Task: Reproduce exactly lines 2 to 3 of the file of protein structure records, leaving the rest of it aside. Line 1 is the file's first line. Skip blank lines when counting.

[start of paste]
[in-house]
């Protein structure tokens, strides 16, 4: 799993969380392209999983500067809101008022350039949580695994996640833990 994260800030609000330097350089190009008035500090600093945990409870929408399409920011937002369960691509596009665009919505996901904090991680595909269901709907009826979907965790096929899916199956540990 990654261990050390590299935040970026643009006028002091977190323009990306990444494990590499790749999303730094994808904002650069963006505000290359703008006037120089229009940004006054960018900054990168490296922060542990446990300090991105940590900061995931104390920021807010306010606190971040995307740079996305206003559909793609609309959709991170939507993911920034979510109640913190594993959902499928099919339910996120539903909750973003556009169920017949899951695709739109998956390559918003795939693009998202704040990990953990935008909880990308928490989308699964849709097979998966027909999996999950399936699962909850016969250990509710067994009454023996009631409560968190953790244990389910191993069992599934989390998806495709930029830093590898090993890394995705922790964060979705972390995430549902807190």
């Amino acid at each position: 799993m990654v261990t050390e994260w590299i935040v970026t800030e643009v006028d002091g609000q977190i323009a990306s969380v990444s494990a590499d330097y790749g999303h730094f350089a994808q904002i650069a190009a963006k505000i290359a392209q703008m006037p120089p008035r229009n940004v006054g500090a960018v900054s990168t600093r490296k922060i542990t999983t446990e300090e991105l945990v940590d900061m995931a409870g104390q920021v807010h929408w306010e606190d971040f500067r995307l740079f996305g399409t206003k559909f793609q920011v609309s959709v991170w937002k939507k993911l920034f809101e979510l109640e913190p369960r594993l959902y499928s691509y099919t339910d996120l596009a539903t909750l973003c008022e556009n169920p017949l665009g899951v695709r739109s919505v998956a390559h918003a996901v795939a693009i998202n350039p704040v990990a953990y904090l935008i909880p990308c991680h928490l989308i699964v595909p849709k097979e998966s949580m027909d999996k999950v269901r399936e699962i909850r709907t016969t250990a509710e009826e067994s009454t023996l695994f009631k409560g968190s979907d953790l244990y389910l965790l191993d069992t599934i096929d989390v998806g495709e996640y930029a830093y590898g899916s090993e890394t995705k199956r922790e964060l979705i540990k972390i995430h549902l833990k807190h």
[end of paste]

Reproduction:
């Protein structure tokens, strides 16, 4: 799993969380392209999983500067809101008022350039949580695994996640833990 994260800030609000330097350089190009008035500090600093945990409870929408399409920011937002369960691509596009665009919505996901904090991680595909269901709907009826979907965790096929899916199956540990 990654261990050390590299935040970026643009006028002091977190323009990306990444494990590499790749999303730094994808904002650069963006505000290359703008006037120089229009940004006054960018900054990168490296922060542990446990300090991105940590900061995931104390920021807010306010606190971040995307740079996305206003559909793609609309959709991170939507993911920034979510109640913190594993959902499928099919339910996120539903909750973003556009169920017949899951695709739109998956390559918003795939693009998202704040990990953990935008909880990308928490989308699964849709097979998966027909999996999950399936699962909850016969250990509710067994009454023996009631409560968190953790244990389910191993069992599934989390998806495709930029830093590898090993890394995705922790964060979705972390995430549902807190």
């Amino acid at each position: 799993m990654v261990t050390e994260w590299i935040v970026t800030e643009v006028d002091g609000q977190i323009a990306s969380v990444s494990a590499d330097y790749g999303h730094f350089a994808q904002i650069a190009a963006k505000i290359a392209q703008m006037p120089p008035r229009n940004v006054g500090a960018v900054s990168t600093r490296k922060i542990t999983t446990e300090e991105l945990v940590d900061m995931a409870g104390q920021v807010h929408w306010e606190d971040f500067r995307l740079f996305g399409t206003k559909f793609q920011v609309s959709v991170w937002k939507k993911l920034f809101e979510l109640e913190p369960r594993l959902y499928s691509y099919t339910d996120l596009a539903t909750l973003c008022e556009n169920p017949l665009g899951v695709r739109s919505v998956a390559h918003a996901v795939a693009i998202n350039p704040v990990a953990y904090l935008i909880p990308c991680h928490l989308i699964v595909p849709k097979e998966s949580m027909d999996k999950v269901r399936e699962i909850r709907t016969t250990a509710e009826e067994s009454t023996l695994f009631k409560g968190s979907d953790l244990y389910l965790l191993d069992t599934i096929d989390v998806g495709e996640y930029a830093y590898g899916s090993e890394t995705k199956r922790e964060l979705i540990k972390i995430h549902l833990k807190h």